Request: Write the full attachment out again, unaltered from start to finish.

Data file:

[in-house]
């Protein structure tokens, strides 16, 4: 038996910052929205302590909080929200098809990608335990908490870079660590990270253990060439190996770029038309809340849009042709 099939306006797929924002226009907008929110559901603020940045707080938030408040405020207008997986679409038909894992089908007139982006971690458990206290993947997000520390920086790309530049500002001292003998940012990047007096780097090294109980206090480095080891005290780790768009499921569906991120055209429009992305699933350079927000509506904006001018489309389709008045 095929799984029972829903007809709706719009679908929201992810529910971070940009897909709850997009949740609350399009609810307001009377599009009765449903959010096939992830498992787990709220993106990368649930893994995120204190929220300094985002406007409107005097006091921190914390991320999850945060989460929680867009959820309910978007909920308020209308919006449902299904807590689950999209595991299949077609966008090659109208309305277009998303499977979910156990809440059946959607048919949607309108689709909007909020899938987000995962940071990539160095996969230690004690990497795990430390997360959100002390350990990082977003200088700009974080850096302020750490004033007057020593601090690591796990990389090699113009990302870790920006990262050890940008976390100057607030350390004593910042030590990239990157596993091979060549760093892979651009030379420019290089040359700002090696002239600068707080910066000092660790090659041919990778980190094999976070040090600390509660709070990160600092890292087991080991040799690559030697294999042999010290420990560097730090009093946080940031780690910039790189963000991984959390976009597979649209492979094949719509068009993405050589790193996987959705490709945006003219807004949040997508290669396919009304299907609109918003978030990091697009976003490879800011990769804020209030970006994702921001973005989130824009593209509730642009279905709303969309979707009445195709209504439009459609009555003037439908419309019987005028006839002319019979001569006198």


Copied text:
[in-house]
């Protein structure tokens, strides 16, 4: 038996910052929205302590909080929200098809990608335990908490870079660590990270253990060439190996770029038309809340849009042709 099939306006797929924002226009907008929110559901603020940045707080938030408040405020207008997986679409038909894992089908007139982006971690458990206290993947997000520390920086790309530049500002001292003998940012990047007096780097090294109980206090480095080891005290780790768009499921569906991120055209429009992305699933350079927000509506904006001018489309389709008045 095929799984029972829903007809709706719009679908929201992810529910971070940009897909709850997009949740609350399009609810307001009377599009009765449903959010096939992830498992787990709220993106990368649930893994995120204190929220300094985002406007409107005097006091921190914390991320999850945060989460929680867009959820309910978007909920308020209308919006449902299904807590689950999209595991299949077609966008090659109208309305277009998303499977979910156990809440059946959607048919949607309108689709909007909020899938987000995962940071990539160095996969230690004690990497795990430390997360959100002390350990990082977003200088700009974080850096302020750490004033007057020593601090690591796990990389090699113009990302870790920006990262050890940008976390100057607030350390004593910042030590990239990157596993091979060549760093892979651009030379420019290089040359700002090696002239600068707080910066000092660790090659041919990778980190094999976070040090600390509660709070990160600092890292087991080991040799690559030697294999042999010290420990560097730090009093946080940031780690910039790189963000991984959390976009597979649209492979094949719509068009993405050589790193996987959705490709945006003219807004949040997508290669396919009304299907609109918003978030990091697009976003490879800011990769804020209030970006994702921001973005989130824009593209509730642009279905709303969309979707009445195709209504439009459609009555003037439908419309019987005028006839002319019979001569006198």